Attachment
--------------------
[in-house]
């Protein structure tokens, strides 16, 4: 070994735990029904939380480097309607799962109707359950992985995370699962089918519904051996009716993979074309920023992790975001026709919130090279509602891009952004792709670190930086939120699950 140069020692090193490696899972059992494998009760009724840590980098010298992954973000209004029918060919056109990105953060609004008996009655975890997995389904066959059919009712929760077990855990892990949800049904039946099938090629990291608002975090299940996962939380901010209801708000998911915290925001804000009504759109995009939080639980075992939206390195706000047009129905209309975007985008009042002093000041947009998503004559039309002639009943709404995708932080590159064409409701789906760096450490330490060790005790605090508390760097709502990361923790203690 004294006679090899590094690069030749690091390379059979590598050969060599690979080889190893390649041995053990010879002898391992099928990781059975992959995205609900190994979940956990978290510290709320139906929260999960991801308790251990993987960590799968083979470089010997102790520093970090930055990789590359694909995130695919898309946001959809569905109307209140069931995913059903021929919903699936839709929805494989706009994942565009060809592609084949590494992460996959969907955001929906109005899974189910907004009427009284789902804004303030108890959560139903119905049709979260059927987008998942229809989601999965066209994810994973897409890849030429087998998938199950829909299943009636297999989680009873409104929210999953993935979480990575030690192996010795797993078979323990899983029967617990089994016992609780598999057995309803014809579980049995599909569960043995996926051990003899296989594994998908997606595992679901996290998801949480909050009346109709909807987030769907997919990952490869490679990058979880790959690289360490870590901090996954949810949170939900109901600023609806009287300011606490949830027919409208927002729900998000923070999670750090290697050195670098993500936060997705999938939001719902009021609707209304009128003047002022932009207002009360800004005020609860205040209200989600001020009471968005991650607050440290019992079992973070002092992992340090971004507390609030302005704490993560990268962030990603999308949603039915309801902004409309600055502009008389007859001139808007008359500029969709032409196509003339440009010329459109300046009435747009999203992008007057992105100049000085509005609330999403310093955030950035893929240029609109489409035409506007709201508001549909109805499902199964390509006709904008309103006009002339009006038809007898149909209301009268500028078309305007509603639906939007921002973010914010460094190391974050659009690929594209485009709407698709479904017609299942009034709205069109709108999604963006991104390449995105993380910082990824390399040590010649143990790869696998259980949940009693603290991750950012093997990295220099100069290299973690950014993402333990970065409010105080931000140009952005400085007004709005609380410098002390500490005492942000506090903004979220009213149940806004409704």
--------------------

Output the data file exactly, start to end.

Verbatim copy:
[in-house]
């Protein structure tokens, strides 16, 4: 070994735990029904939380480097309607799962109707359950992985995370699962089918519904051996009716993979074309920023992790975001026709919130090279509602891009952004792709670190930086939120699950 140069020692090193490696899972059992494998009760009724840590980098010298992954973000209004029918060919056109990105953060609004008996009655975890997995389904066959059919009712929760077990855990892990949800049904039946099938090629990291608002975090299940996962939380901010209801708000998911915290925001804000009504759109995009939080639980075992939206390195706000047009129905209309975007985008009042002093000041947009998503004559039309002639009943709404995708932080590159064409409701789906760096450490330490060790005790605090508390760097709502990361923790203690 004294006679090899590094690069030749690091390379059979590598050969060599690979080889190893390649041995053990010879002898391992099928990781059975992959995205609900190994979940956990978290510290709320139906929260999960991801308790251990993987960590799968083979470089010997102790520093970090930055990789590359694909995130695919898309946001959809569905109307209140069931995913059903021929919903699936839709929805494989706009994942565009060809592609084949590494992460996959969907955001929906109005899974189910907004009427009284789902804004303030108890959560139903119905049709979260059927987008998942229809989601999965066209994810994973897409890849030429087998998938199950829909299943009636297999989680009873409104929210999953993935979480990575030690192996010795797993078979323990899983029967617990089994016992609780598999057995309803014809579980049995599909569960043995996926051990003899296989594994998908997606595992679901996290998801949480909050009346109709909807987030769907997919990952490869490679990058979880790959690289360490870590901090996954949810949170939900109901600023609806009287300011606490949830027919409208927002729900998000923070999670750090290697050195670098993500936060997705999938939001719902009021609707209304009128003047002022932009207002009360800004005020609860205040209200989600001020009471968005991650607050440290019992079992973070002092992992340090971004507390609030302005704490993560990268962030990603999308949603039915309801902004409309600055502009008389007859001139808007008359500029969709032409196509003339440009010329459109300046009435747009999203992008007057992105100049000085509005609330999403310093955030950035893929240029609109489409035409506007709201508001549909109805499902199964390509006709904008309103006009002339009006038809007898149909209301009268500028078309305007509603639906939007921002973010914010460094190391974050659009690929594209485009709407698709479904017609299942009034709205069109709108999604963006991104390449995105993380910082990824390399040590010649143990790869696998259980949940009693603290991750950012093997990295220099100069290299973690950014993402333990970065409010105080931000140009952005400085007004709005609380410098002390500490005492942000506090903004979220009213149940806004409704």